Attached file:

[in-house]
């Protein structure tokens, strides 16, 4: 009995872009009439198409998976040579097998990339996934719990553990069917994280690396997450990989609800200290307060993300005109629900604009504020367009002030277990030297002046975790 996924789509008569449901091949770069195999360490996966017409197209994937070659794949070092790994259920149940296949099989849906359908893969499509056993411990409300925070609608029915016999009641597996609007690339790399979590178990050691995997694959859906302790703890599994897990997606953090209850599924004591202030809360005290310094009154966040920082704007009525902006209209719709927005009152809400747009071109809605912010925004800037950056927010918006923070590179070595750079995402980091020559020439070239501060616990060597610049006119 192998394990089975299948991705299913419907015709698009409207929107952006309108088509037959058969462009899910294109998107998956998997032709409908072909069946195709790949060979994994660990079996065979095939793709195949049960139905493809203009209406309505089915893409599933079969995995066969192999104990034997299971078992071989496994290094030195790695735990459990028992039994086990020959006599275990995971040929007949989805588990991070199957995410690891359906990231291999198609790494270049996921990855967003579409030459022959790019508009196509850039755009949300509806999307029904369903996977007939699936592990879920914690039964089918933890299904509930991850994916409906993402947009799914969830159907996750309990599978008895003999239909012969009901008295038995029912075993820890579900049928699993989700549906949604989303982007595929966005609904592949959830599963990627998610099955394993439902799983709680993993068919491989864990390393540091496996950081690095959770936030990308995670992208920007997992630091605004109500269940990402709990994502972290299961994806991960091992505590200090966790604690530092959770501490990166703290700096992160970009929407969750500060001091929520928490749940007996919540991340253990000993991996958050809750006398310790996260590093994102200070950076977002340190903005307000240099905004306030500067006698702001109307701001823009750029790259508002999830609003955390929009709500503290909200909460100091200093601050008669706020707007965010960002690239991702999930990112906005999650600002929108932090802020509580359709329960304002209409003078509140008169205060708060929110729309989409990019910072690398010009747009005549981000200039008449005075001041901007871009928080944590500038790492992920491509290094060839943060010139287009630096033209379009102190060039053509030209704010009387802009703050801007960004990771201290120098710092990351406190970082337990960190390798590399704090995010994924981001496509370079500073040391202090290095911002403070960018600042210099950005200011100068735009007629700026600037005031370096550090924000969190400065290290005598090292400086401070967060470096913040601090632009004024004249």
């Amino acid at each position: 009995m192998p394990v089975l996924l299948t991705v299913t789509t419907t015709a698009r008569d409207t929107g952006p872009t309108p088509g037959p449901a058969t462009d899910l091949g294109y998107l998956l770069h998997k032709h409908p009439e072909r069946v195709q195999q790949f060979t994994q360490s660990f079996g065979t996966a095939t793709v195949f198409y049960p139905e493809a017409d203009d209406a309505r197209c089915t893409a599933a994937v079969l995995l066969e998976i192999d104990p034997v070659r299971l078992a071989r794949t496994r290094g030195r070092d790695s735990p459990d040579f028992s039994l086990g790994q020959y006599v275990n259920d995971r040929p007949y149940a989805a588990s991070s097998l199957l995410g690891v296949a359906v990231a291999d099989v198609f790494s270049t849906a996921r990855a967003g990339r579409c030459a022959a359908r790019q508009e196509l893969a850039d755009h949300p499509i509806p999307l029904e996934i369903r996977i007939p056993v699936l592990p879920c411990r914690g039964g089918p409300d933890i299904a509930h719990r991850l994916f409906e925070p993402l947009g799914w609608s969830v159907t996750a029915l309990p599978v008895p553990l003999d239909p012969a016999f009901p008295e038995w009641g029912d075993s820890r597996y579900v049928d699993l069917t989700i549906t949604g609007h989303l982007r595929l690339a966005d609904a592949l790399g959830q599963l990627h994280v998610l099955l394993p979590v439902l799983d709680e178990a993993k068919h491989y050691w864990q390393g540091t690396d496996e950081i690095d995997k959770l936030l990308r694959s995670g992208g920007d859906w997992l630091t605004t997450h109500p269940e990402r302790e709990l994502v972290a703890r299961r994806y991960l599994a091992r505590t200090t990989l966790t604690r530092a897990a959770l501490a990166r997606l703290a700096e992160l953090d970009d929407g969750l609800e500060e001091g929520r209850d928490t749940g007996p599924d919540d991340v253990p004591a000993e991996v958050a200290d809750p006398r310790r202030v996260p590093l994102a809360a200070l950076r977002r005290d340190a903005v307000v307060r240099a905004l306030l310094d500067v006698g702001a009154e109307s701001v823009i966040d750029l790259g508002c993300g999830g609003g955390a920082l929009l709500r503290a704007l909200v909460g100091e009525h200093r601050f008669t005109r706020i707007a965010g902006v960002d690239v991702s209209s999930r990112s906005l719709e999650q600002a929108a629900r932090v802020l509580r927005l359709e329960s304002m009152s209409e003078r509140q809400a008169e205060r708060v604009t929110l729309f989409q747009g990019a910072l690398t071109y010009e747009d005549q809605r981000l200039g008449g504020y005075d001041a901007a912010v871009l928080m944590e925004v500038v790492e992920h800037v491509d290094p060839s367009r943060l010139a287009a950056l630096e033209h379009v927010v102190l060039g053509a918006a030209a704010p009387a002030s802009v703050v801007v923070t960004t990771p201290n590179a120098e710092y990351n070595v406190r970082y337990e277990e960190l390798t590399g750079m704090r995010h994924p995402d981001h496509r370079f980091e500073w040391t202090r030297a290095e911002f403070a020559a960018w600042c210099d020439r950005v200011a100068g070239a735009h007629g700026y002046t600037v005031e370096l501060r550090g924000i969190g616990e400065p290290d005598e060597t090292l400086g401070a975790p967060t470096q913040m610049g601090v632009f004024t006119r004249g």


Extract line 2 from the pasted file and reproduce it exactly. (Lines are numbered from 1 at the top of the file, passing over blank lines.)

């Protein structure tokens, strides 16, 4: 009995872009009439198409998976040579097998990339996934719990553990069917994280690396997450990989609800200290307060993300005109629900604009504020367009002030277990030297002046975790 996924789509008569449901091949770069195999360490996966017409197209994937070659794949070092790994259920149940296949099989849906359908893969499509056993411990409300925070609608029915016999009641597996609007690339790399979590178990050691995997694959859906302790703890599994897990997606953090209850599924004591202030809360005290310094009154966040920082704007009525902006209209719709927005009152809400747009071109809605912010925004800037950056927010918006923070590179070595750079995402980091020559020439070239501060616990060597610049006119 192998394990089975299948991705299913419907015709698009409207929107952006309108088509037959058969462009899910294109998107998956998997032709409908072909069946195709790949060979994994660990079996065979095939793709195949049960139905493809203009209406309505089915893409599933079969995995066969192999104990034997299971078992071989496994290094030195790695735990459990028992039994086990020959006599275990995971040929007949989805588990991070199957995410690891359906990231291999198609790494270049996921990855967003579409030459022959790019508009196509850039755009949300509806999307029904369903996977007939699936592990879920914690039964089918933890299904509930991850994916409906993402947009799914969830159907996750309990599978008895003999239909012969009901008295038995029912075993820890579900049928699993989700549906949604989303982007595929966005609904592949959830599963990627998610099955394993439902799983709680993993068919491989864990390393540091496996950081690095959770936030990308995670992208920007997992630091605004109500269940990402709990994502972290299961994806991960091992505590200090966790604690530092959770501490990166703290700096992160970009929407969750500060001091929520928490749940007996919540991340253990000993991996958050809750006398310790996260590093994102200070950076977002340190903005307000240099905004306030500067006698702001109307701001823009750029790259508002999830609003955390929009709500503290909200909460100091200093601050008669706020707007965010960002690239991702999930990112906005999650600002929108932090802020509580359709329960304002209409003078509140008169205060708060929110729309989409990019910072690398010009747009005549981000200039008449005075001041901007871009928080944590500038790492992920491509290094060839943060010139287009630096033209379009102190060039053509030209704010009387802009703050801007960004990771201290120098710092990351406190970082337990960190390798590399704090995010994924981001496509370079500073040391202090290095911002403070960018600042210099950005200011100068735009007629700026600037005031370096550090924000969190400065290290005598090292400086401070967060470096913040601090632009004024004249």